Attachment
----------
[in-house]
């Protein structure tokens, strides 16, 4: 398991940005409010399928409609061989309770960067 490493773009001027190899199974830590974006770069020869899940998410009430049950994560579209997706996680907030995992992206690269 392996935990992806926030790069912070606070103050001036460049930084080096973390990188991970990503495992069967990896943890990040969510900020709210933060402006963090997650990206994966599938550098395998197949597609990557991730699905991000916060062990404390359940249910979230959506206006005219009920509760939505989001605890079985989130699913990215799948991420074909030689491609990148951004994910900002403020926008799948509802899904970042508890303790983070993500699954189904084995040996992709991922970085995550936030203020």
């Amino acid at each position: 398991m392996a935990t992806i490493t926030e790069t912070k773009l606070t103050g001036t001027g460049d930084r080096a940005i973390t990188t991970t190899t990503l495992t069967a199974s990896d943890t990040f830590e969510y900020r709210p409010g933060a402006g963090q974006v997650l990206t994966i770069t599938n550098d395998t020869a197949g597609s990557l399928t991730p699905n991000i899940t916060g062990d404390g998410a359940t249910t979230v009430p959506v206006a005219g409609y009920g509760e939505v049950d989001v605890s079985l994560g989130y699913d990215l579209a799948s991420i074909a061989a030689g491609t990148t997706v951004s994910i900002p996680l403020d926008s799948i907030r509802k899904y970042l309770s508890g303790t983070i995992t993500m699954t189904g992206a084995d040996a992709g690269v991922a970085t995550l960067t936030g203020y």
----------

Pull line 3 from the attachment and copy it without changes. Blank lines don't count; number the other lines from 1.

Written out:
């Amino acid at each position: 398991m392996a935990t992806i490493t926030e790069t912070k773009l606070t103050g001036t001027g460049d930084r080096a940005i973390t990188t991970t190899t990503l495992t069967a199974s990896d943890t990040f830590e969510y900020r709210p409010g933060a402006g963090q974006v997650l990206t994966i770069t599938n550098d395998t020869a197949g597609s990557l399928t991730p699905n991000i899940t916060g062990d404390g998410a359940t249910t979230v009430p959506v206006a005219g409609y009920g509760e939505v049950d989001v605890s079985l994560g989130y699913d990215l579209a799948s991420i074909a061989a030689g491609t990148t997706v951004s994910i900002p996680l403020d926008s799948i907030r509802k899904y970042l309770s508890g303790t983070i995992t993500m699954t189904g992206a084995d040996a992709g690269v991922a970085t995550l960067t936030g203020y």